Consider this heart-breaking statistic: according to surveys the self-reported suicide rate of the overall population is 4.6%. That number climbs to between 10 and 20% for the gay population. But among those who identify themselves as transgender, 41% have attempted suicide. These statistics are staggering and heart-breaking. These are people who are precious in God's sight and they desperately need the church to break through the common perception that the church hates them. We desperately need to love them enough to try to tear down that perception and reach out with the love and mercy of Jesus. They believe that the reason for their high suicide rate is the bullying and discrimination that society puts on them, and to some degree that plays a part and should not be tolerated. But as Christians we know that the deeper issue is that God made us male or female and our gender is inseparably woven into our identity, and to try to unweave that gender and reweave it is disastrous.
So the heat we radiate to gays and transgenders should be the warmth of love and compassion not the heat of anger and abhorance. But the light we radiate has to be the light of God's unchanging, unbendable Truth, even if it costs us dearly to shine that light.
I think in the coming years there is going to be a lot of pressure brought to bear on the church to swing to the opposite extreme: to embrace the changes in society's moral and sexual standards and "go along to get along". That will be presented as the "loving" response. The day is probably coming when a pastor and church that refuses to marry a gay couple will be accused of a hate crime and might face prison or at the least their church losing tax exempt status. We can know that we love them and don't hate them, but our society is redefining hate as anyone who believes what another is doing is wrong (unless that other is a Christian standing for absolutes - then it's fair game to judge them as wrong).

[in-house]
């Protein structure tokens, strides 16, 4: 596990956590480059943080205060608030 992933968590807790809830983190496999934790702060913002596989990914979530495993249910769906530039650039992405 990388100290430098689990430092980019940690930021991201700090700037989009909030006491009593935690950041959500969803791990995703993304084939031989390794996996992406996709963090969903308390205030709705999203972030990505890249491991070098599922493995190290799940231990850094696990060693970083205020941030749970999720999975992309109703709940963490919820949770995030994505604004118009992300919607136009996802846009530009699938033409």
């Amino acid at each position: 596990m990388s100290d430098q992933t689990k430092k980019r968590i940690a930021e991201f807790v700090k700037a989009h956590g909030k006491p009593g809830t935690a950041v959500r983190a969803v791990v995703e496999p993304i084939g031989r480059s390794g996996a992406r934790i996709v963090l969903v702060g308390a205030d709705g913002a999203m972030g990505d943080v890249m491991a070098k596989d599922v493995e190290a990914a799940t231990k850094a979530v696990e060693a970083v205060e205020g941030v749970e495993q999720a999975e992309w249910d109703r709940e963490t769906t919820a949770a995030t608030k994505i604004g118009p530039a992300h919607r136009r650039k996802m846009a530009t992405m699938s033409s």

We need to be prepared for that day, and with loving and respectful attitudes, we need to hold clearly and firmly to God's word and be willing to pay whatever cost there is to be faithful to God's word! We need to resist the temptation to play games with God's word and bend and twist it to mirror our culture. To think that we can redefine immorality and then welcome it into the church as a "new morality" is to roll down the windows to deadly danger.
Call band up
We're going to have to leave it there but let's close by jumping ahead and reading vv. 12-13: Therefore let anyone who thinks that he stands take heed lest he fall. No temptation has overtaken you that is not common to man. God is faithful, and he will not let you be tempted beyond your ability, but with the temptation he will also provide the way of escape, that you may be able to endure it. 1 Cor. 10:12-13
Good reminder: don't get cocky. Grace doesn't make us overconfident in the sense that we think we can dismiss God and roll down the windows to whatever and we'll be ok. Let anyone who thinks that he stands (that he is too strong to fall) take heed lest he fall. That attitude positions him or her for a fall. We all face the same temptations - nothing new under the sun, but remember this: God is faithful. His answer isn't to roll down the window and let temptation in, His answer is to give us 1) strength to endure the temptation and 2) an eventual way out of that temptation.
God is faithful. Let that ring in your hearts, especially if the Lord is convicting you of an idol or breach in the wall where immorality is trying to get a foothold. God is faithful. Call upon Him, draw near to Him, trust in Him. When we do that, we will always stand securely.